I do not consider myself to be fit to teach others about unwavering faith; however, the first thing to know and remember is that G-d is ever and always present in our lives, whether we are aware of it or not, and nothing in this world is happening without His direct supervision and guidance.

It can be difficult to realize that sometimes, as the story of us all is, as yet, only half-written, and it’s easy to doubt especially when horrible things are happening in the world (wars, disease, natural disasters) or when our lives seem to be crashing, and it appears we are in danger of losing those we love the most – or when we simply feel stuck and life is apparently going nowhere, which can be just as painful as we think of all the time that went by, seemingly with no purpose. When we see a half-completed painting, it’s sometimes impossible to figure out what the artist means to convey – yet. But when it is completed, oh, we stand back in awe and marvel at the beauty of it all. This is how it is going to be when we finally realize what His plan was – though the completion of it may not be in this world.

But personally, when I think back to some things in my life which were terribly painful, and I couldn’t understand why it is that I have to go through them – and then, a couple of years later down the road, I realized that these trials were necessary for the beauties and wonders I’ve been so richly blessed with. That it was, and is, part of the same path. This gave me just a tiny taste of G-d’s perfect understanding.
G-d loves us. He delights in every good deed and every positive thought. He created us, and he has beautiful, beautiful plans for our lives, if we walk through life putting our trust in Him alone.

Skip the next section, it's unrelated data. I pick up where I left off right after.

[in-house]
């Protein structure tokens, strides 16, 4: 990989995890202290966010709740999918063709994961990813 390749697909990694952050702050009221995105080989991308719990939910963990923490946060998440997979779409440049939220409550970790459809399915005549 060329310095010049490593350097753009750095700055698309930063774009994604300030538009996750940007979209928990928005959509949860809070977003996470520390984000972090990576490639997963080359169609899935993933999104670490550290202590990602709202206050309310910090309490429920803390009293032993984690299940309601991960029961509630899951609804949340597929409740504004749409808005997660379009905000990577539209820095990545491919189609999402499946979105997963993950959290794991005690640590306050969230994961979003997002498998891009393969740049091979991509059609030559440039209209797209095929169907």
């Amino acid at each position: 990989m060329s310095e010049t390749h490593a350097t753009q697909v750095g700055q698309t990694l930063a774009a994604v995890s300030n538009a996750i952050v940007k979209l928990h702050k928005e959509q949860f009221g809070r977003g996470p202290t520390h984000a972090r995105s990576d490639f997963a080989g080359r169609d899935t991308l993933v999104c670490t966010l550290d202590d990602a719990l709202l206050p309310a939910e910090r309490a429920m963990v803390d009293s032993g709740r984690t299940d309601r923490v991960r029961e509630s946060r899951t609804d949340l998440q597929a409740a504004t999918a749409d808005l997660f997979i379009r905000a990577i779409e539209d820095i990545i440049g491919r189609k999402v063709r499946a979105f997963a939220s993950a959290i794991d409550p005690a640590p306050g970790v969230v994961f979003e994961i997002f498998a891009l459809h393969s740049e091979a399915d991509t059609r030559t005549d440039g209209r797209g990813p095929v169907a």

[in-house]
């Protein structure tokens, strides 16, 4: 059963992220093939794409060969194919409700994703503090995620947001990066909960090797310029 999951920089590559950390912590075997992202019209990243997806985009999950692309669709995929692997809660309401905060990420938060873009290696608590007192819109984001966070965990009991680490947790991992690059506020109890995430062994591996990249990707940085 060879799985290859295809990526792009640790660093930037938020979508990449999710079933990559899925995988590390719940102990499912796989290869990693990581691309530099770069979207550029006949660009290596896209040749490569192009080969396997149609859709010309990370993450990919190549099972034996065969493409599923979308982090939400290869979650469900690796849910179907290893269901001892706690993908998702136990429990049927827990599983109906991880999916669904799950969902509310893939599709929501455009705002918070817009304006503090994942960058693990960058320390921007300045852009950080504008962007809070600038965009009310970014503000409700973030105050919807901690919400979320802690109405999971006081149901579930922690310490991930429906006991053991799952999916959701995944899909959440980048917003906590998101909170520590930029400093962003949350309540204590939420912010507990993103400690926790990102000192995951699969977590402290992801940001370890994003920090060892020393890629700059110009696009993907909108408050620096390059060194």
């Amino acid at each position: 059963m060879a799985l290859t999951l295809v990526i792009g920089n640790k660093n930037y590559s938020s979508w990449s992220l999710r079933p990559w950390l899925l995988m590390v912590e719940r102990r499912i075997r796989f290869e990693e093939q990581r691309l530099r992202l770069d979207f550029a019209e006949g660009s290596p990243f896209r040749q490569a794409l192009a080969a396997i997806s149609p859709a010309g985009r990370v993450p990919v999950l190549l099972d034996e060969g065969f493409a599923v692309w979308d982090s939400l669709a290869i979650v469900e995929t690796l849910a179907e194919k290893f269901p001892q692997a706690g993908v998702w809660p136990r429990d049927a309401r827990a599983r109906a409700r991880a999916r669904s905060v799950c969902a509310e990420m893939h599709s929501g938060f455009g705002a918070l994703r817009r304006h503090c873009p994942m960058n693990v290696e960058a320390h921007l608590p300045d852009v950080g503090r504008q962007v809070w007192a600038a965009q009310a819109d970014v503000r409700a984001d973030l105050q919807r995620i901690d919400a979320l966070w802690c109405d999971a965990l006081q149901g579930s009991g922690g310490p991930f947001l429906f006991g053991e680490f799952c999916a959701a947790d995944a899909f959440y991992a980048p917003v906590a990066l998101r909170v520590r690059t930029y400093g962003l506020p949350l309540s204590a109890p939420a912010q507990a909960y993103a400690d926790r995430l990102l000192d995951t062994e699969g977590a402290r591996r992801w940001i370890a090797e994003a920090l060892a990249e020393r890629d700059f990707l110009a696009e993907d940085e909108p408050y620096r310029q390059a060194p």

It doesn’t matter how old we are, how seemingly far from where we would like to be, how deep in trouble, how desperate. There is no despair, no hopelessness – not when we realize that what G-d wants the most is for us to grow in closeness to Him, and quite simply, walk with Him. There is of course much more, but that’s the start – us realizing, and cherishing G-d’s presence, and turning to Him as our rock, our only ever present and solid hope, our dearest, closest, most trustworthy Father and friend. Nothing can replace that.

We cannot do it all on our own, and in fact, shouldn’t even attempt to. The burden of doubt, confusion, fear, guilt, uncertainty, loneliness and frustration can be grave when we try to hoist it all on our shoulders. But when we turn to Him in pure, innocent faith, it is easy to see how these burdens are lifted off us – and I mean especially those things about which we can’t directly do something, such as the future which is hidden. To stop worrying is not irresponsible or mindless. It the wisest, most sensible thing to do.

Not that we should do nothing. There is always something we can do, but once we have done it, the responsibility is no longer ours and we aren’t supposed to torture ourselves with thoughts that perhaps we haven’t done enough – but rather, trust and continue the walk of faith.